Hiring a Physician Assistant or Nurse Practitioner
In recent years, Chiropractors have been adding MD/DO to their practices and as the practice got busier they consider adding more MD/DO but Adding another physician to your practice can help but adding a physician assistant (PA) or nurse practitioner (NP) may be an even better solution.
A PA or NP can increase your practice’s accessibility, productivity, and revenue while contributing to excellent quality and patient satisfaction. Since NP/PA salaries are typically considerably less than for a physician, the business case for hiring a PA or NP is often easier to make for the practice when compared to bringing in a physician. NPs/PAs are trained to provide a wide range of clinical care which includes the ability to conduct patient evaluations diagnose conditions, develop and implement therapeutic plans, and provide preventive health services and counseling. These health care professionals can also handle many types of office visits, do certain procedures, support hospital and nursing home rounds, take after hours call, and contribute to care coordination/population management initiatives for the entire practice.
Adding a PA/NP or a Physician
Once you have decided to hire an NP or PA (as opposed to a physician), the choice between an NP or a PA may be dictated by the availability of qualified applicants. For others, the practice may have a specific preference. To help in deciding PA or NP, later sections of this article describe the training and typical scope of practice for nurse practitioners and physician assistants.
Chiropractic Physician– NP/PA Teamwork
Just as it would be for adding any new clinician to the practice team, it is important to have open and frank discussions with a prospective NP/PA colleague. It is especially important to discuss the intended role for the NP/PA within the practice to be sure that the expectations of both parties align with the training, skill, knowledge and comfort level of the candidate. Experienced NPs and PAs may have previously managed their own panel of patients within a practice. Some NPs may have operated independently of a physician as is allowed in some states. Physician Assistants and Nurse Practitioners may have subspecialty training and/or unique procedural skills. A good understanding of roles and responsibilities, as well as scope of practice, are critical to ensuring that your practice team and patients benefit as much as possible from adding a PA or NP.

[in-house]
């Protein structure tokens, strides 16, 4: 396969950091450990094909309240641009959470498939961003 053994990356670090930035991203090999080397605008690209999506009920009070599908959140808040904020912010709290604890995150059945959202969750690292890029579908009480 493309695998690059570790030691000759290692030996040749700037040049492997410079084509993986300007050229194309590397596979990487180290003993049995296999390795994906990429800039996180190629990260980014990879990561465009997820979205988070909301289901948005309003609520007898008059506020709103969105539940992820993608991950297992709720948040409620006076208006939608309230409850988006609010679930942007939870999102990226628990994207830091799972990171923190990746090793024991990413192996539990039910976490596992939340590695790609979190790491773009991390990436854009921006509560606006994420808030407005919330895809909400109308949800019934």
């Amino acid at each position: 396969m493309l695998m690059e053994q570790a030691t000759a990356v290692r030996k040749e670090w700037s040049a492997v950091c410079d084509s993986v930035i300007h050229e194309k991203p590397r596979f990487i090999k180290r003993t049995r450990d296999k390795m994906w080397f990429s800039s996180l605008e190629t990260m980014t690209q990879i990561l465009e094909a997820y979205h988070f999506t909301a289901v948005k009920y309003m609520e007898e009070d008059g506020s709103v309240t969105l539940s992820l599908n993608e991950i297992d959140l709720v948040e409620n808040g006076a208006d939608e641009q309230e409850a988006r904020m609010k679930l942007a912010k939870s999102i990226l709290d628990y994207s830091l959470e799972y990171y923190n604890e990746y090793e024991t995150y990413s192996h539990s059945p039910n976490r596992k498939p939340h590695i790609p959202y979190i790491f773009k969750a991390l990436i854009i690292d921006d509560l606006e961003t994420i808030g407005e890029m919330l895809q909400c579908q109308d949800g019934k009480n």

If you decide to hire an NP or PA, educating the entire practice team about the roles and responsibilities of the new team member is critical. Further, the practice needs to develop a communication strategy for patients just as it would do for a new physician. But since some patients will be unfamiliar with NPs and PAs, the marketing and promotions effort should explain how this new clinician fits into the practice and what services he/she can provide.
A letter to your patients telling them of the new provider is one good strategy. Introducing him/her to your existing patients during a visit is another way to ease the transition into your practice – especially if the NP/PA will be seeing patients of other physicians in your practice.
The Hiring Process
One strategy to find qualified candidates is to contact training programs directly. The respective professional organizations have job search resources for employers and candidates. Recruiters can also be a valuable tool in the hiring process by removing many of the administrative tasks involved in hiring a new employee.
Another facet of making sure that your candidate is a good fit for your practice is experience level. You may wish to hire a candidate with substantial experience already; someone who could easily step into your practice and begin work with minimal training. A recent PA or NP program graduate may require more mentoring and may not have as wide a range of skills when first hired, but as they gain experience, their scope will broaden according to the experience the practice provides. Some physicians prefer to hire new graduates and teach them their personal practice style. New graduates also tend to have lower starting salaries.